Monday, December 30, 2019

Weekend rankings: Who were the 5 worst NHL teams of the decade?

Last week, we celebrated the best of the decade by running down my picks for the five top teams of the 2010s. It spurred plenty of debate, some fun discussion, and a few angry fans who were convinced their team should be higher. Good times.

A lot of readers asked why I was being uncharacteristically positive, focusing on the best without also doing an all-decade bottom five. The rest of you, I’m presuming, realized there was one more Monday left in 2019. That Monday is here, and yeah, we’re doing this.

But fair warning: This is going to be even tougher than coming up with the top five. One of the themes we had to wrestle with last week was Cup wins, and how heavily to weigh those in the final order. Did the Hawks automatically get the top spot because they had more championships, or could the Penguins sneak past them due to better overall consistency? Did the Kings have to be in the top three despite their recent misery, or could somebody like the Caps or Bruins pass them?

It made for some tough calls. But having Cups in the mix still helped, because it gave us somewhere to plant a flag. You win a Cup, we all agree that matters. A lot. With a bottom five, we don’t have that to hang our hat on. We can look at who finished dead last, of course, but the difference between 30th or 31st and, say, 27th probably isn’t all that big a deal.

So we’re going to have to focus on the forest for the trees here. I’m going to be looking at overall record, as well as playoff appearances (and success). We’ll give bonus points for those miserable rock bottom years, the kind that sap the will to live out of a fan base.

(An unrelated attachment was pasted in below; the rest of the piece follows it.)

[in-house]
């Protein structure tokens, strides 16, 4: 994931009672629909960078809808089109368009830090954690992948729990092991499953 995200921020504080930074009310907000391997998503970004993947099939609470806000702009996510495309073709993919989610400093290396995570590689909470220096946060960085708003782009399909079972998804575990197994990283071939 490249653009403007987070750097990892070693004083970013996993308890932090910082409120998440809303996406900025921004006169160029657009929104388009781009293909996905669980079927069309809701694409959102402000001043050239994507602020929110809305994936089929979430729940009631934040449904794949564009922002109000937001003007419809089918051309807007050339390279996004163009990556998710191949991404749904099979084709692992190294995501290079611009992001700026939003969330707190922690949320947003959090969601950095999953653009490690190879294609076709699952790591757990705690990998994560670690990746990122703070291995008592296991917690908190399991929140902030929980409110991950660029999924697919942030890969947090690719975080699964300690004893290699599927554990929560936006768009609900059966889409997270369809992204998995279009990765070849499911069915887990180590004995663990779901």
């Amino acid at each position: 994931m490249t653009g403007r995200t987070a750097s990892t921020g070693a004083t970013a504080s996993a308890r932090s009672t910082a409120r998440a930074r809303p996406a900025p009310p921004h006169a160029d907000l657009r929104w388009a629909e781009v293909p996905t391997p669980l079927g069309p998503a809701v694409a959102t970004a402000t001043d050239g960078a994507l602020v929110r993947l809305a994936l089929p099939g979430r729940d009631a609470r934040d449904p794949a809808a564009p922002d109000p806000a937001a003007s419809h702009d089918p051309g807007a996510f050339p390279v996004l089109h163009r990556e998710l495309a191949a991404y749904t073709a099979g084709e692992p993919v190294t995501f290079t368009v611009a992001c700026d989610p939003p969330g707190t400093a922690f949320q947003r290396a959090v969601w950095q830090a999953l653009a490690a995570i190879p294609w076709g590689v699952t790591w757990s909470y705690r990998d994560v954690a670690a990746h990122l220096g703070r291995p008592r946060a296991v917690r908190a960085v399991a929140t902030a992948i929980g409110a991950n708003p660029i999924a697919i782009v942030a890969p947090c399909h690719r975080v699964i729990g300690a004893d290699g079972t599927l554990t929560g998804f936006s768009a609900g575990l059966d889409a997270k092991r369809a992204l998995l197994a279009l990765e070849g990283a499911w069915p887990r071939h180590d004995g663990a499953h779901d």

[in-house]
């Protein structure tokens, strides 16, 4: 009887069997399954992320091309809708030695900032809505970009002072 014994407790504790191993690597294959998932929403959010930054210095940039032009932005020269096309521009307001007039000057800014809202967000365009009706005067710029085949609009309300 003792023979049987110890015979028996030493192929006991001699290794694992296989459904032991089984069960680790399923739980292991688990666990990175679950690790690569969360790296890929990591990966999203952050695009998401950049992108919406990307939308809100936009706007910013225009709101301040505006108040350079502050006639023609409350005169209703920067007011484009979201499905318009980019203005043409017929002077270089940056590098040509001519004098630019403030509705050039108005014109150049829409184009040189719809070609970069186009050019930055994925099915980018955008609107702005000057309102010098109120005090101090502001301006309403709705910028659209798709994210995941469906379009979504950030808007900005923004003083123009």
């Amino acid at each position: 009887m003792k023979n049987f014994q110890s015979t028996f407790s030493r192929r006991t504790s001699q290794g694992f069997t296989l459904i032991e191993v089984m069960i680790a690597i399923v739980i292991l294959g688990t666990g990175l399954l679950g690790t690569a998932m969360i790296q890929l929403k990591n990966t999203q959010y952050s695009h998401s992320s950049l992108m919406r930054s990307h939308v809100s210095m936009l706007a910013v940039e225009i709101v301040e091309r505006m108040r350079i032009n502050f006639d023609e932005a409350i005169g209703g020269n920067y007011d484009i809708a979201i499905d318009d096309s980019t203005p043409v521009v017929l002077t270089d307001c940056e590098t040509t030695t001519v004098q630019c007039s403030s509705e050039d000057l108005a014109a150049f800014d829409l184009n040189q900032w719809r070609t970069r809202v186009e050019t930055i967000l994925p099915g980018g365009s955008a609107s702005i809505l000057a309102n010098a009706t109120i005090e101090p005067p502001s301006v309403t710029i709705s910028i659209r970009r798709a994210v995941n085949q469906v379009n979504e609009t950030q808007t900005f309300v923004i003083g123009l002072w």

A few teams are going to be obvious. The Oilers have to be on the list; no team (apart from the expansion Knights) won fewer games, and they only made the playoffs once. And not only did they finish dead last twice (in 2010 and 2011), but they rebuilt from that, drafted Connor McDavid, made it back to respectability, and then fell almost all the way back down to the bottom again. They at least won a round, but otherwise, it was an agonizing decade, which isn’t great for a team that was already four years into a decade of darkness when the 2010s began. The Oilers were probably the first team that came to your mind for top spot.

Or maybe your first thought was the Sabres. They won fewer games than everyone apart from the Oilers, made the playoffs just twice without ever winning a round, and finished dead last three times. Granted, at least one of those last-place seasons seemed to be on purpose. I’m not sure if that should help their case or hurt it.

But yeah, the Sabres and Oilers are on the list. And that offers up a reminder of the paradox of NHL misery because my guess is there are plenty of fans in Buffalo and Edmonton who would look at high picks like Connor McDavid and Leon Draisaitl and Jack Eichel and Rasmus Dahlin and whoever else and say that they’re perfectly happy to have had a miserable decade. Sometimes, like it or not, losing pays in this league.

Who else makes the cut? The Panthers had the next fewest wins, didn’t win a playoff round in two tries, and were dead last once. The Coyotes had the fifth-fewest wins, although they did make the playoffs three times and had one run to the conference final. So did the Hurricanes, whose run last spring was their only playoff appearance of the decade; they also had the fourth-fewest regular-season wins. Neither team finished dead last, although the Coyotes sure seemed to want to back in 2015.

A few other teams are in contention but have weaker cases than you might think. The Leafs were a joke for the first six years of the decade and finished dead last in 2015-16, but they did make the playoffs four times (although they went oh-for-four once they got there). The Devils only made three playoff appearances, although one resulted in a trip to the final, so I’m not sure they’re really in the running. The Stars and Jets also made just three postseason appearances. So did the Flames, and they only won six playoff games, which is actually the fewest among Canadian teams, trailing even the Oilers and Leafs. The Blue Jackets, Islanders and Senators all had more lows than highs, although all three put up better records for the decade than I would have thought.

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